By James Adams
Thus begins many of my days here, then on to checking emails, grabbing multiple coffees, having a short meeting with the guides to check itineraries, and then stepping back to watch as the magic of birding in the tropics begins. My job here as head naturalist and manager involves all sorts of things—from conservation to marketing to camera trap surveys—but the most important by far is ensuring our birding guests have the richest experience possible.
I suppose this is what U.S. Ambassador to Honduras James Nealon and Honduras President Juan Orlando Hernandez had in mind when they contacted me about a year ago to discuss avitourism. Each wanted to know how Pico Bonito Lodge could help with this Central American country’s new focus on birds and bird conservation. The ambassador and the president both pledged as much help as possible, and I would be in charge of creating the Honduras Birding for Conservation Tour 2016.
The idea would be simple and fun: In November 2016, five teams, each consisting of a tour leader, a local guide, and ten participants, will bird some of Honduras’ best and most diverse habitats over eight days. The objective will be to see as many of Honduras’ birds as possible, to generate money for five conservation projects, and to promote Honduras as a magnificent tropical birding destination—as so many are discovering.
The itinerary for the Honduras Birding for Conservation Tour will be some of the best of Central American birding, including the lush rain forests of Pico Bonito National Park, Mayan Ruins and pine forests at Copan, and the bird-rich tropical habitats around Lake Yojoa.
Prize money will go to five Honduran conservation projects that have been carefully selected on the basis of their history and transparency.
But as I got further into the planning I began to worry; could I really put this all together? Who would be our team leaders? Who would have the time or interest in supporting such a thing? What about all those administrative things like websites and marketing and on and on?
All of this daunted me as I began to contact friends about being tour leaders. I really thought it would be an ordeal to assemble what had originally seemed like a simple, brilliant idea. As is often the case when it comes to birds and conservation, however, birders came to the rescue.
Right away our tour leaders stepped forward and agreed to participate. Tim Appleton of the U.K., Cape May’s Richard Crossley, the ABA’s Jeff Gordon, Adam Riley of Rockjumper Tours, and Bill Thompson, lll, of Bird Watcher’s Digest were all immediately enthusiastic and signed on.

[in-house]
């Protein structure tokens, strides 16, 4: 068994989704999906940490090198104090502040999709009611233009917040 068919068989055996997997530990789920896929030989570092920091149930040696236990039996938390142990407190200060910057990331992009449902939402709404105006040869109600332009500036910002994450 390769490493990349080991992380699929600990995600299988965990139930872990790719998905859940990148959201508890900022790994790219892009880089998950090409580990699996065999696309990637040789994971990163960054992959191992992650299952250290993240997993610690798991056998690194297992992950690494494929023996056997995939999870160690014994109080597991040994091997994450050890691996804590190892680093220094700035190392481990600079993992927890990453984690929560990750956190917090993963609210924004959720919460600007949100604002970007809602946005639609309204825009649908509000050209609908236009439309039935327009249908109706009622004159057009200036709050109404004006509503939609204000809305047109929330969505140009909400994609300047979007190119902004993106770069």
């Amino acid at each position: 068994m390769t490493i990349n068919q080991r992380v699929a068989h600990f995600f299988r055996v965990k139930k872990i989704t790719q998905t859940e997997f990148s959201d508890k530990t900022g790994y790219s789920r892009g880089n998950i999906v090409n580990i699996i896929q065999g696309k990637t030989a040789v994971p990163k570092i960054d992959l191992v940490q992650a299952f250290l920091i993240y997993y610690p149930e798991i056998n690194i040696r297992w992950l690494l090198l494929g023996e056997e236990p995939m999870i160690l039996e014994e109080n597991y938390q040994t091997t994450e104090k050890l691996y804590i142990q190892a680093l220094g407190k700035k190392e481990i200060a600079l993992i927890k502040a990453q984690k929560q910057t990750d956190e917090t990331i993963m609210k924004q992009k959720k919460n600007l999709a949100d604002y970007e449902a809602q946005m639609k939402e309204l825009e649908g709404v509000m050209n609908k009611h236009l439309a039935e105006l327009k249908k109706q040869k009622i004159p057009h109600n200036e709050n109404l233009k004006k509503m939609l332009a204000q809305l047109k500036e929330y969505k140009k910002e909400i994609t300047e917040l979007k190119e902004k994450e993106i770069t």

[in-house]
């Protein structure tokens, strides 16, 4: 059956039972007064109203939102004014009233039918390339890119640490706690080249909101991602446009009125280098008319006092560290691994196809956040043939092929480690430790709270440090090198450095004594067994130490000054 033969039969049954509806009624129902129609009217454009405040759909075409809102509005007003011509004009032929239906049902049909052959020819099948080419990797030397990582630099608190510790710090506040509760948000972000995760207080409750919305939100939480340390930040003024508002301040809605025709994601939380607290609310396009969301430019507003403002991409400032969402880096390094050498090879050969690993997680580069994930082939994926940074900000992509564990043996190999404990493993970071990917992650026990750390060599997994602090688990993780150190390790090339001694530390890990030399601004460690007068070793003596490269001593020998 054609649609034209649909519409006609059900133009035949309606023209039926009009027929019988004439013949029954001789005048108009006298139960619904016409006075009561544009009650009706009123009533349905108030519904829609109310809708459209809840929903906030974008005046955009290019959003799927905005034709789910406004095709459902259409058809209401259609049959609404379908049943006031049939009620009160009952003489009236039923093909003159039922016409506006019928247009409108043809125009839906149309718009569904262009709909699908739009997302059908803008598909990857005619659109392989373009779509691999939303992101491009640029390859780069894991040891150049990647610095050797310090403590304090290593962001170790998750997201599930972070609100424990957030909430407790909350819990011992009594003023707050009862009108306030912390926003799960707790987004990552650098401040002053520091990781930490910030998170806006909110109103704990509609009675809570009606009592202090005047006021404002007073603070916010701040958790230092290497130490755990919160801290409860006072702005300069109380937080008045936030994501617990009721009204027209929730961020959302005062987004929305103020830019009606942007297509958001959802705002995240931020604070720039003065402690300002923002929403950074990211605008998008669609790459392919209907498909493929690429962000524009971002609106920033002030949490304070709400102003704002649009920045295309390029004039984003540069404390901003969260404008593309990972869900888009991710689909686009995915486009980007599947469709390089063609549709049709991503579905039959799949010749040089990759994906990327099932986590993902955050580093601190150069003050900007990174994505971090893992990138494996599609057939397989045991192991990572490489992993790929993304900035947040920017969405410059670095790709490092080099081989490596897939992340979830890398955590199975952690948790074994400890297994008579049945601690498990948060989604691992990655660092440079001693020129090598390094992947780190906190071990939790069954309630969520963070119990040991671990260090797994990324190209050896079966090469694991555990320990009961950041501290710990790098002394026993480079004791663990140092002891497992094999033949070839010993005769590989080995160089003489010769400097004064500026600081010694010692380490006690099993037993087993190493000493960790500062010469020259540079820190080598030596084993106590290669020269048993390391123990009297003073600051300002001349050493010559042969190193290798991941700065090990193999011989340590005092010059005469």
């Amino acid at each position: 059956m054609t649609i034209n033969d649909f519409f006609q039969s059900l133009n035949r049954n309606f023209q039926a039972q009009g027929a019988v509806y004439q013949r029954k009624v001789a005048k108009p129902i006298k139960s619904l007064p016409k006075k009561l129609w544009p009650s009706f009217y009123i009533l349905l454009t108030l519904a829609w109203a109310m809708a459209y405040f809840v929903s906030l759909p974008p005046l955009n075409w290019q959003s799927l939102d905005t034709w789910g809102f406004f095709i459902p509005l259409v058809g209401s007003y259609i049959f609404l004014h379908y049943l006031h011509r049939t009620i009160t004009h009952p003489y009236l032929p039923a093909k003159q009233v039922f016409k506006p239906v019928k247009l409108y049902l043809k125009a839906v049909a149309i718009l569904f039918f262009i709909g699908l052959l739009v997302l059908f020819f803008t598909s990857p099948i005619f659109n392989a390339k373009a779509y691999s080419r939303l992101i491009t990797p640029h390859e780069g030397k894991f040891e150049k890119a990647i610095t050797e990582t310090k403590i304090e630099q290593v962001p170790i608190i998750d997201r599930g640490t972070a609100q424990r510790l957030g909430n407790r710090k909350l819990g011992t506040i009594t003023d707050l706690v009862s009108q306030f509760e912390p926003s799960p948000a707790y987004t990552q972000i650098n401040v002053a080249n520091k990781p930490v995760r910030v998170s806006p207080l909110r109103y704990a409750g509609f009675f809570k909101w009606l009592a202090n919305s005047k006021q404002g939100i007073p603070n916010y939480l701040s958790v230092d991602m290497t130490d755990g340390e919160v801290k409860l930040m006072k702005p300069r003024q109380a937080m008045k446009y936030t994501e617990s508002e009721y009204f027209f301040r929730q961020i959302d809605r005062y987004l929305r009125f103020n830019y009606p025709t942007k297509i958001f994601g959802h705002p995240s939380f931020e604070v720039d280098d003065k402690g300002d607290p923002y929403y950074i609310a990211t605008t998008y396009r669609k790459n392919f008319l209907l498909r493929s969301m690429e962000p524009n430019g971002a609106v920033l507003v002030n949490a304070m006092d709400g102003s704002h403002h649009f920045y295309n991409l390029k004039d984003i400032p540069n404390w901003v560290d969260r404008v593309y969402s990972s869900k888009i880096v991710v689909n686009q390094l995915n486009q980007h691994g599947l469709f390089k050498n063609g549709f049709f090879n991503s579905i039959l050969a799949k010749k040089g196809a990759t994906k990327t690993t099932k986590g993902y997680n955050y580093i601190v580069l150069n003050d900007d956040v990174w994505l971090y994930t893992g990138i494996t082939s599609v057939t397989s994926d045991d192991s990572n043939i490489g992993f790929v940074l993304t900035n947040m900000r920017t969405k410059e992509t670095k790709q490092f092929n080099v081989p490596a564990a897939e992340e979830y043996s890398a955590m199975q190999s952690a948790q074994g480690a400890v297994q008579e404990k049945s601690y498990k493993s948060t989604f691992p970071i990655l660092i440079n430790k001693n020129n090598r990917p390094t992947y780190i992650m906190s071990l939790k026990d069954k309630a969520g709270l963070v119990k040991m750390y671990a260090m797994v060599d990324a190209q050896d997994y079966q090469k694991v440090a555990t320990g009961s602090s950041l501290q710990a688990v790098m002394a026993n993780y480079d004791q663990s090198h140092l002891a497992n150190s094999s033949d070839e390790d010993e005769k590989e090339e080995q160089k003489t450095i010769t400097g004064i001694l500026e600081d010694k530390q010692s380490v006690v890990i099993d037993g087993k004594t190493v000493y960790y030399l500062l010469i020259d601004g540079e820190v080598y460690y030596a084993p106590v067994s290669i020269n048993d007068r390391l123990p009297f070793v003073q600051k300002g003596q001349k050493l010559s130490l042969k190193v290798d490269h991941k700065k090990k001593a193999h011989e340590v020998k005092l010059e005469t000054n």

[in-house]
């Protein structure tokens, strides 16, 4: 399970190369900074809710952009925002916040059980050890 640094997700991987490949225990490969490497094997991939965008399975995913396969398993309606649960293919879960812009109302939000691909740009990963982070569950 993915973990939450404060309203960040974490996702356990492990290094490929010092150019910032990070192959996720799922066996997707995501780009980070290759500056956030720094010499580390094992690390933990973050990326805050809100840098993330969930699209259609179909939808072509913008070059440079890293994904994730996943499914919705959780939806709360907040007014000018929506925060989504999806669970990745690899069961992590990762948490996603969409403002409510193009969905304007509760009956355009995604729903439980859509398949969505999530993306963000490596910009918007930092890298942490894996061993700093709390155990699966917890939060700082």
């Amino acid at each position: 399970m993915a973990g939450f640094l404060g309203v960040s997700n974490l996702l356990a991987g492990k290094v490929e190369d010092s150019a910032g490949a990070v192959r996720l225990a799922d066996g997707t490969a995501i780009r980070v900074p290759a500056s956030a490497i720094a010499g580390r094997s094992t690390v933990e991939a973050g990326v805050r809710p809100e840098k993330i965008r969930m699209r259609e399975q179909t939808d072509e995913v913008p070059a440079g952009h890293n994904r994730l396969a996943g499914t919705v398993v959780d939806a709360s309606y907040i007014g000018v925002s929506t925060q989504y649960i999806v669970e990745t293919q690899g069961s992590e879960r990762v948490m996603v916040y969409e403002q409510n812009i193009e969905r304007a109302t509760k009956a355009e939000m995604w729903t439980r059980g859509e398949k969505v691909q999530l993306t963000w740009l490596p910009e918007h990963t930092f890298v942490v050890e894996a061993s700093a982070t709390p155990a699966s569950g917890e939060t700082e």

Then came the issue of money and logistics. But again, birders to the rescue! The U.S. Ambassador (a lifelong birder) committed logistic assistance and funds. Honduras’ President (a beginning birder) committed $20,000 in prize money and further coordination. As word got around, even more friends offered their help and support.
The optics community in particular was generous, and Zeiss jumped at the chance to help our event, offering optics, publicity, and a $5,000 Zeiss Conservation Prize to one of our carefully selected conservation projects.
Houghton Mifflin Harcourt’s Lisa White approached me, offering to donate the forthcoming Peterson Field Guide to The Birds of Northern Central America to all of our guides and participants.
Bird Watcher’s Digest is helping with brochures and promotions, and Laura Kammermeier of Nature Travel Network created a gorgeous website (www.hondurasbirdtour.com).
And, of course, the birders themselves came through. No sooner did we announce the Honduras Birding for Conservation Tour at last year’s American Birding Expo than the inquiries commenced and participants began to register!
So, the ball is rolling and picking up speed as Honduras’ inaugural Birding for Conservation Tour is becoming reality!
As my early-morning Motmot is replaced by a Chestnut-collared Woodpecker and a pack of brightly colored Aracaris, I’m grateful and humbled. I’m grateful for the opportunity to be involved in such an event, with such supportive people, and I’m humbled that all of these people—birders one and all—are my friends.